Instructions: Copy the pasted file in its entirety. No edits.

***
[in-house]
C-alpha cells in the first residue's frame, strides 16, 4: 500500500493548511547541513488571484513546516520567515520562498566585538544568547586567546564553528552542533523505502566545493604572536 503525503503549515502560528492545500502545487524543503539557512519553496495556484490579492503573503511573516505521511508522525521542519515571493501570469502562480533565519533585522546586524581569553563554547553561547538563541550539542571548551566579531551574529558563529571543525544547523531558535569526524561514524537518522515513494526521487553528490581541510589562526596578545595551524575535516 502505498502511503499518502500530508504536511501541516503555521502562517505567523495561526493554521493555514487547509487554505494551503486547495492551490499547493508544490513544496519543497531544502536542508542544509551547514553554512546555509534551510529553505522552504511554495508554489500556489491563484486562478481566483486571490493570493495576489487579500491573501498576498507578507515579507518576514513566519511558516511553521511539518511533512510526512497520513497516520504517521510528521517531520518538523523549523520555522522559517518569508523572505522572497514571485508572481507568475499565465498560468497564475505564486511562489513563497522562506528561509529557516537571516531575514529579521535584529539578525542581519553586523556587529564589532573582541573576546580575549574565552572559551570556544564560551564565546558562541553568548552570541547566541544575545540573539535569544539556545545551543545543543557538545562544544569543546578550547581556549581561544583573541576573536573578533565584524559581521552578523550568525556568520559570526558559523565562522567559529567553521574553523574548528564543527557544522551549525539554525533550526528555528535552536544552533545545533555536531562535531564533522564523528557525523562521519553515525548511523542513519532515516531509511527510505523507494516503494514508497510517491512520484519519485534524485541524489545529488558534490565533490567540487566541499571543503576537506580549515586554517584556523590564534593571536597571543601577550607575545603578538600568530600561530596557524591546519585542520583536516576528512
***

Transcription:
[in-house]
C-alpha cells in the first residue's frame, strides 16, 4: 500500500493548511547541513488571484513546516520567515520562498566585538544568547586567546564553528552542533523505502566545493604572536 503525503503549515502560528492545500502545487524543503539557512519553496495556484490579492503573503511573516505521511508522525521542519515571493501570469502562480533565519533585522546586524581569553563554547553561547538563541550539542571548551566579531551574529558563529571543525544547523531558535569526524561514524537518522515513494526521487553528490581541510589562526596578545595551524575535516 502505498502511503499518502500530508504536511501541516503555521502562517505567523495561526493554521493555514487547509487554505494551503486547495492551490499547493508544490513544496519543497531544502536542508542544509551547514553554512546555509534551510529553505522552504511554495508554489500556489491563484486562478481566483486571490493570493495576489487579500491573501498576498507578507515579507518576514513566519511558516511553521511539518511533512510526512497520513497516520504517521510528521517531520518538523523549523520555522522559517518569508523572505522572497514571485508572481507568475499565465498560468497564475505564486511562489513563497522562506528561509529557516537571516531575514529579521535584529539578525542581519553586523556587529564589532573582541573576546580575549574565552572559551570556544564560551564565546558562541553568548552570541547566541544575545540573539535569544539556545545551543545543543557538545562544544569543546578550547581556549581561544583573541576573536573578533565584524559581521552578523550568525556568520559570526558559523565562522567559529567553521574553523574548528564543527557544522551549525539554525533550526528555528535552536544552533545545533555536531562535531564533522564523528557525523562521519553515525548511523542513519532515516531509511527510505523507494516503494514508497510517491512520484519519485534524485541524489545529488558534490565533490567540487566541499571543503576537506580549515586554517584556523590564534593571536597571543601577550607575545603578538600568530600561530596557524591546519585542520583536516576528512